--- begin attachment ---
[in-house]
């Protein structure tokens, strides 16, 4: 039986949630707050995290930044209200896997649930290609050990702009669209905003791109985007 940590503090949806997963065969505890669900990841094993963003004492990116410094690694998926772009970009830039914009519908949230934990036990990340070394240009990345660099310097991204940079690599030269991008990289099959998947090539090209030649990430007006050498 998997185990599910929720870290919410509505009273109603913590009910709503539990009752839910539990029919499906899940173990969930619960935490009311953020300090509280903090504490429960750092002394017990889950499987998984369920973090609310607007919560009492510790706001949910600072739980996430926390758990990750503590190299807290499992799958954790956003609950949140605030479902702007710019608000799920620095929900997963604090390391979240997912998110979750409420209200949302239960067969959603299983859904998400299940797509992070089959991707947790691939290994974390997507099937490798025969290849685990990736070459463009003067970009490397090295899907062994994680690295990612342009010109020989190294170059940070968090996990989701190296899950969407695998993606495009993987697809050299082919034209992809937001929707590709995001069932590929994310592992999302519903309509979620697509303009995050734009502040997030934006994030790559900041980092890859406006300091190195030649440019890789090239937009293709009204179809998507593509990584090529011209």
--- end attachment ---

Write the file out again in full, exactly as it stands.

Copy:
[in-house]
């Protein structure tokens, strides 16, 4: 039986949630707050995290930044209200896997649930290609050990702009669209905003791109985007 940590503090949806997963065969505890669900990841094993963003004492990116410094690694998926772009970009830039914009519908949230934990036990990340070394240009990345660099310097991204940079690599030269991008990289099959998947090539090209030649990430007006050498 998997185990599910929720870290919410509505009273109603913590009910709503539990009752839910539990029919499906899940173990969930619960935490009311953020300090509280903090504490429960750092002394017990889950499987998984369920973090609310607007919560009492510790706001949910600072739980996430926390758990990750503590190299807290499992799958954790956003609950949140605030479902702007710019608000799920620095929900997963604090390391979240997912998110979750409420209200949302239960067969959603299983859904998400299940797509992070089959991707947790691939290994974390997507099937490798025969290849685990990736070459463009003067970009490397090295899907062994994680690295990612342009010109020989190294170059940070968090996990989701190296899950969407695998993606495009993987697809050299082919034209992809937001929707590709995001069932590929994310592992999302519903309509979620697509303009995050734009502040997030934006994030790559900041980092890859406006300091190195030649440019890789090239937009293709009204179809998507593509990584090529011209």